Cover of "Operation Sisterhood" by Olugbemisola Rhuday-Perkovich
Image via NetGalley

Genre: Middle Grade
Rating: ⭐⭐⭐⭐☆
Recommend to Others?: Yes

ABOUT: Fans of the Netflix reboot of The Babysitters Club will delight as four new sisters band together in the heart of New York City. Discover this jubilant novel about the difficulties of change, the loyalty of sisters, and the love of family from a prolific award-winning author.

Bo and her mom always had their own rhythm. But ever since they moved to Harlem, Bo’s world has fallen out of sync. She and Mum are now living with Mum’s boyfriend Bill, his daughter Sunday, the twins, Lili and Lee, the twins’ parents…along with a dog, two cats, a bearded dragon, a turtle, and chickens. All in one brownstone! With so many people squished together, Bo isn’t so sure there is room for her.

Set against the bursting energy of a New York City summer, award-winning author Olugbemisola Rhuday-Perkovich delivers a joyful novel about a new family that hits all the right notes!


REVIEW: Operation Sisterhood radiates the joy that can be found between sisters, in family, and in a community. It’s the kind of story I wish I had growing up.

The story takes place primarily in Harlem and the surrounding area. Bo is having a difficult time adjusting to her new family, living situation, and freeschooling without putting a damper on her mother’s happiness about their new life. She worries all these changes will cause her to lose her individuality.

It was interesting following the day-to-day of this new lifestyle Bo is now living in. It’s a warm, loving environment conducive to learning, responsibility, teamwork, self-reflection, and exploration. I love that they live with so many animals too, especially a bearded dragon who seems to enjoy wearing hats.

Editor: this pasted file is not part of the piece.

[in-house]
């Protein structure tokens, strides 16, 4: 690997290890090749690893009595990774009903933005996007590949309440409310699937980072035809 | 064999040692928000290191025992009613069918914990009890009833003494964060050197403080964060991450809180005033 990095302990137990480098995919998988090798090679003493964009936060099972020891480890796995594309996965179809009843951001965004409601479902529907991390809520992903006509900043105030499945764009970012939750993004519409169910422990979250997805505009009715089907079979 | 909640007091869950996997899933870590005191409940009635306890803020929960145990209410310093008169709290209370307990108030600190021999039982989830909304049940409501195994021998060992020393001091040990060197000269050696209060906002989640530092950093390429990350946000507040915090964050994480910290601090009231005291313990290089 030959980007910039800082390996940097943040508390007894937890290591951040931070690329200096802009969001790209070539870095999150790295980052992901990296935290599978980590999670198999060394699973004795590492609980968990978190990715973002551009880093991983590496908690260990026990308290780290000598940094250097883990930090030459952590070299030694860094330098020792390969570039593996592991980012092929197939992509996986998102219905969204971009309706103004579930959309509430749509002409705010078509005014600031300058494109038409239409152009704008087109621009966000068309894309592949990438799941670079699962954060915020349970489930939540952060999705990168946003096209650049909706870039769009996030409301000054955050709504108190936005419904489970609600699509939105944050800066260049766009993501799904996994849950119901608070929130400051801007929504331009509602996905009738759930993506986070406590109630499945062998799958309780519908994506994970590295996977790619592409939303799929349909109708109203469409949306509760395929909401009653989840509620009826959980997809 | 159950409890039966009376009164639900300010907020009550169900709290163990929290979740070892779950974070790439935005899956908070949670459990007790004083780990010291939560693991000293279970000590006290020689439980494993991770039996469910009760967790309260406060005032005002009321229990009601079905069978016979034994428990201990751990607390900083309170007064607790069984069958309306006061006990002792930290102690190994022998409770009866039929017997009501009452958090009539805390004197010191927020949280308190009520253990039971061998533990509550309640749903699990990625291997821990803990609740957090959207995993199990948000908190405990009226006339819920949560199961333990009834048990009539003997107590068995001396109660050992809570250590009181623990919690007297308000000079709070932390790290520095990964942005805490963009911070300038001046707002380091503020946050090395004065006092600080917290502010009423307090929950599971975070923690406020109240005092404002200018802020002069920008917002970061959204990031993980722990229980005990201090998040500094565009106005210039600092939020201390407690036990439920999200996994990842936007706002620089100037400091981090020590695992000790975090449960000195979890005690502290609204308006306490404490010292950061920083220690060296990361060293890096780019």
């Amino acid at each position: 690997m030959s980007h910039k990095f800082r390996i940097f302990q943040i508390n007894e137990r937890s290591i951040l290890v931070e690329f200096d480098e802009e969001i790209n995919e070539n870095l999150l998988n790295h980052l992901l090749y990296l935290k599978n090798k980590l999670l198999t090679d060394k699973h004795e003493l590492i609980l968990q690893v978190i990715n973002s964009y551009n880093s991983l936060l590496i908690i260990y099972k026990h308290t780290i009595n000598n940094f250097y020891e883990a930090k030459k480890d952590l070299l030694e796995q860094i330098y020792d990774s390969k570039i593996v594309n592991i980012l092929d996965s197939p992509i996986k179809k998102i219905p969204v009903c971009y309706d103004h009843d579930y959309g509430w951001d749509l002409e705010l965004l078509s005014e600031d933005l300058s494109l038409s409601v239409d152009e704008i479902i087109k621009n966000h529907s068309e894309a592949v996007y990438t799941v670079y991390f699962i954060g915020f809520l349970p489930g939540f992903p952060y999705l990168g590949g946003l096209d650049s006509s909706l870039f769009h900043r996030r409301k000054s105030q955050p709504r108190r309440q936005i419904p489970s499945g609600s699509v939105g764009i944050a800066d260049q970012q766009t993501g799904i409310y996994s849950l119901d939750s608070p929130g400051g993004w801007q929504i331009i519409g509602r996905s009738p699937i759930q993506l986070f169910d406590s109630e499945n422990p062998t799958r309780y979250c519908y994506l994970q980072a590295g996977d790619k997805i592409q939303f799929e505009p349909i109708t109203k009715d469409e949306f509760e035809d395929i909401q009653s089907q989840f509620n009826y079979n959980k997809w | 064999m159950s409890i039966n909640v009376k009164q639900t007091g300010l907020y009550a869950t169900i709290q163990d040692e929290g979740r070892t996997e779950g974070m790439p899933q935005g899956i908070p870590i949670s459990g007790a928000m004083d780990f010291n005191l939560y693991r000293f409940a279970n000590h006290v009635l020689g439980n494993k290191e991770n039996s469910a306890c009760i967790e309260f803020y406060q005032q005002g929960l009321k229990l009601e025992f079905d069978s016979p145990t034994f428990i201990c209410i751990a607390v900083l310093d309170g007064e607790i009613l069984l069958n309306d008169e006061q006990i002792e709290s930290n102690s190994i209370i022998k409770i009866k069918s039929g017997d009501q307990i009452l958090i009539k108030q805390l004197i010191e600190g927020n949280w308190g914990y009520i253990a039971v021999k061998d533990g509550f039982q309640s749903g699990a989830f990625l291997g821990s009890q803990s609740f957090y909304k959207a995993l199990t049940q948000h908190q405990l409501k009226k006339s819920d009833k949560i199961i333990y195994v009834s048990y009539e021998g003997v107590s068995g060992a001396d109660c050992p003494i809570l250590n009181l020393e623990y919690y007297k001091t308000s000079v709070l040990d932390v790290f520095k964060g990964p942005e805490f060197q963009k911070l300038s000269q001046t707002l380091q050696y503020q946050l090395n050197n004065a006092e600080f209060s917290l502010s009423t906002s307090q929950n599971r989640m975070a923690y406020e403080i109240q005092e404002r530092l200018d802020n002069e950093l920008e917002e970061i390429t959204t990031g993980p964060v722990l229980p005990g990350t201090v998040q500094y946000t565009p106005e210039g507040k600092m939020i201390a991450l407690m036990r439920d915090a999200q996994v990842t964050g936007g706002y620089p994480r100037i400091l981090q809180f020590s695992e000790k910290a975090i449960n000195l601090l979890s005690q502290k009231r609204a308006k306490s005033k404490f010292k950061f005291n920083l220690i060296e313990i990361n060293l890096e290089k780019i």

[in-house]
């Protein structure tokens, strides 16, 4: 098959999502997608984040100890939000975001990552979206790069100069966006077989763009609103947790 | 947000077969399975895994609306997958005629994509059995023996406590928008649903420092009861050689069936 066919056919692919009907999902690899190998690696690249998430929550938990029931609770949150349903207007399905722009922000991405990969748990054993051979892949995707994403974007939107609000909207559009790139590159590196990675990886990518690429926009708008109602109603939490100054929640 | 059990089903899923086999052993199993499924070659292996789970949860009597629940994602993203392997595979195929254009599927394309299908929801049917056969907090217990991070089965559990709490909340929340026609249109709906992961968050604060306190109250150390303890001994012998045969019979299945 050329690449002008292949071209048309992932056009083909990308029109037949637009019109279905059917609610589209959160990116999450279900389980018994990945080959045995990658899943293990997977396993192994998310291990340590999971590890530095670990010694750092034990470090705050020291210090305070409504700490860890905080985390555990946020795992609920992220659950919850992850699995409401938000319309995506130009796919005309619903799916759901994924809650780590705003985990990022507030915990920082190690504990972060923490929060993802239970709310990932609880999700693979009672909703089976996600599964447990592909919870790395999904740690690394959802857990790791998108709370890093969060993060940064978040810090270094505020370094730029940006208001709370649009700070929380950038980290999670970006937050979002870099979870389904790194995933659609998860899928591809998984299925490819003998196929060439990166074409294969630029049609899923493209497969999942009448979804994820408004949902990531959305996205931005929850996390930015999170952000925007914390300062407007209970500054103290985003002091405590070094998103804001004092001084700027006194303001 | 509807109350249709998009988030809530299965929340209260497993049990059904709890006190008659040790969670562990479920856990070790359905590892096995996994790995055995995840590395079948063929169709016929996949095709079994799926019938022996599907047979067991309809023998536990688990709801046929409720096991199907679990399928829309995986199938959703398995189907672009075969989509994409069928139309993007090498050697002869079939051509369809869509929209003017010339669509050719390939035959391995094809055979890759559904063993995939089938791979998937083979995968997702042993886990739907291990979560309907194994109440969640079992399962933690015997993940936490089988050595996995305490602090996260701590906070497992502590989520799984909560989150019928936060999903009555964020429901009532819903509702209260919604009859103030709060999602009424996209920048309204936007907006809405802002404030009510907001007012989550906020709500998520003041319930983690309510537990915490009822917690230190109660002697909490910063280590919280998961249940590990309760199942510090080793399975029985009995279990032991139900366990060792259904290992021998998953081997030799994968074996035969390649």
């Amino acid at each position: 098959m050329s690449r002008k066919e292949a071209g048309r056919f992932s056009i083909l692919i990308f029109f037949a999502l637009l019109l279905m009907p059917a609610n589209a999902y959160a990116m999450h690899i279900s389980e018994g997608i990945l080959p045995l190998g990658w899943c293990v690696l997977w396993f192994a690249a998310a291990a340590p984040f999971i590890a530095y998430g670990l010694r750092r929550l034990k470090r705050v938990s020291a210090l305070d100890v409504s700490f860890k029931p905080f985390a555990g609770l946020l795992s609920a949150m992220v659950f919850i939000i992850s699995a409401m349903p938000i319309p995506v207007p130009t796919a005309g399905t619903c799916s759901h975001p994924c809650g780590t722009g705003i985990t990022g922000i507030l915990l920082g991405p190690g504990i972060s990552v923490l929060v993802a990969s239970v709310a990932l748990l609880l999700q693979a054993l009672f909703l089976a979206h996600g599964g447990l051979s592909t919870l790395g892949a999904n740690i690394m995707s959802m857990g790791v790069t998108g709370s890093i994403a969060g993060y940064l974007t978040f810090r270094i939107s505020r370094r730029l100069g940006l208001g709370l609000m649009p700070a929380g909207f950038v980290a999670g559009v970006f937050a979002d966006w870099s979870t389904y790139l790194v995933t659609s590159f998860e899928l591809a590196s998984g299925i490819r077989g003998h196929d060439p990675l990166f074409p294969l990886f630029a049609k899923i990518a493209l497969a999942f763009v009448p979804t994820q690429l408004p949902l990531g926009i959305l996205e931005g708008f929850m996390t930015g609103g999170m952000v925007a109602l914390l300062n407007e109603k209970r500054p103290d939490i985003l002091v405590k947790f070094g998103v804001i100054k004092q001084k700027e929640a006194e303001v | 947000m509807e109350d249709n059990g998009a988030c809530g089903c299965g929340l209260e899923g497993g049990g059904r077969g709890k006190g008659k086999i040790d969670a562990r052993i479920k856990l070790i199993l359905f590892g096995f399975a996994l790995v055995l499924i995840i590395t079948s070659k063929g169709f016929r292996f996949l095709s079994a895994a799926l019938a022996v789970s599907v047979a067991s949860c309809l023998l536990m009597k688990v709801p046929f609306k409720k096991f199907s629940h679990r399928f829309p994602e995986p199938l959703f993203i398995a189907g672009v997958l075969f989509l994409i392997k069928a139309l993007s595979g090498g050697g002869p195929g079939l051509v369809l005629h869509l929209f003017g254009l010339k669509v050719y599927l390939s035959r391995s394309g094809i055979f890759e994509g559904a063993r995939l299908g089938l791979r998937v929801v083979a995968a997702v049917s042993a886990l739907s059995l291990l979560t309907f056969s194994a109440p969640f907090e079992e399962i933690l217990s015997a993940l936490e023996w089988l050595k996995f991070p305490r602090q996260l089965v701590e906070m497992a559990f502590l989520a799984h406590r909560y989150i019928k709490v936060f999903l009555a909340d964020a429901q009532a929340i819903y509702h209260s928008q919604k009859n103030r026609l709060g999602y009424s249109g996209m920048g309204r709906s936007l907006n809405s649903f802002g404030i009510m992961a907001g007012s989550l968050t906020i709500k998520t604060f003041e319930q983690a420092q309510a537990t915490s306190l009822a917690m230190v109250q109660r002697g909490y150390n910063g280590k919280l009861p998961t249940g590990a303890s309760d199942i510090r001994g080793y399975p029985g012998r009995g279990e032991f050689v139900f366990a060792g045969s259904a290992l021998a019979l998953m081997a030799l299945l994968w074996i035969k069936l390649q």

I love the sisterhood between Bo, Sunday, Lili and Lee. Each sister has a distinct personality and a passion. Bo is a drummer, super organized, and loves to cook. Sunday (Bo’s stepsister) loves to write, is quirky, and plays the keyboard. She tries so hard (sometimes too hard) to make Bo feel welcomed and a part of the family. I forget which twin (Lili and Lee) liked what but one is a huge animal lover while the other is a fashion designer. They also play an instrument (guitar and bass).

These new sisters are expressive, big-hearted, outgoing and enthusiastic. It was great seeing how they worked together to solve problems, make their parents happy, bring the community together, and support one another.

Operation Sisterhood was a good story with a vibrant cast of characters that I think readers will greatly enjoy. I also adore the cover art – I think it sums up the story perfectly.

CONNECT WITH ME | Goodreads | Instagram

ARCs Book Reviews

ARC Review: The Suite Spot by Trish Doller

25 Days of Book Reviews logo.

DAY 10

Thank you to St. Martin’s Griffin and NetGalley for the eARC to read and review! The Suite Spot is set to be released March 8, 2022.

Cover of The Suite Spot by Trish Doller.
Image via NetGalley

Genre: Adult Contemporary Romance
Series: Beck Sisters #2
Rating: ⭐⭐⭐⭐1/2
Recommend to Others?: Yes

ABOUT: We stand there on the brink of something we both feel but neither of us is ready to identify, and the little half grin he shoots me is nearly as devastating as his full-blown smile…

One of the few bright lights in Rachel Beck’s life is her job at a Miami Beach luxury hotel—until she’s fired for something she didn’t do. As a single mom, Rachel knows she needs stability, and fast. On impulse, Rachel inquires about a position at a brewery hotel on a tiny island in Lake Erie called Kelleys Island. When she’s offered the job, not even the grumpy voice on the line can dissuade her from packing up her whole life and making the move.

What she finds on Kelleys Island is Mason, a handsome, reclusive man who knows everything about brewing beer and nothing about running a hotel. Especially one that’s barely more than foundation and studs. It’s not the job Rachel was looking for, but Mason offers her a chance to help build a hotel—and rebuild her life—from the ground up.

Trish Doller’s The Suite Spot is about taking a chance on a new life and a new love.


Light blue text that says "Book Review" over a stem of while orchids.

The Suite Spot was so lovely and sweet! The slow development of the romance was perfect for the main characters who are afraid to risk their hearts again for love.

After Rachel loses her job at a fancy/wealthy hotel in the most infuriating and unfair of ways and her ex-boyfriend once again shows how unreliable he is when it comes to their daughter, Rachel packs up her life to take a chance on a job offer that seems too good to be true in order to finally live a fulfilling life.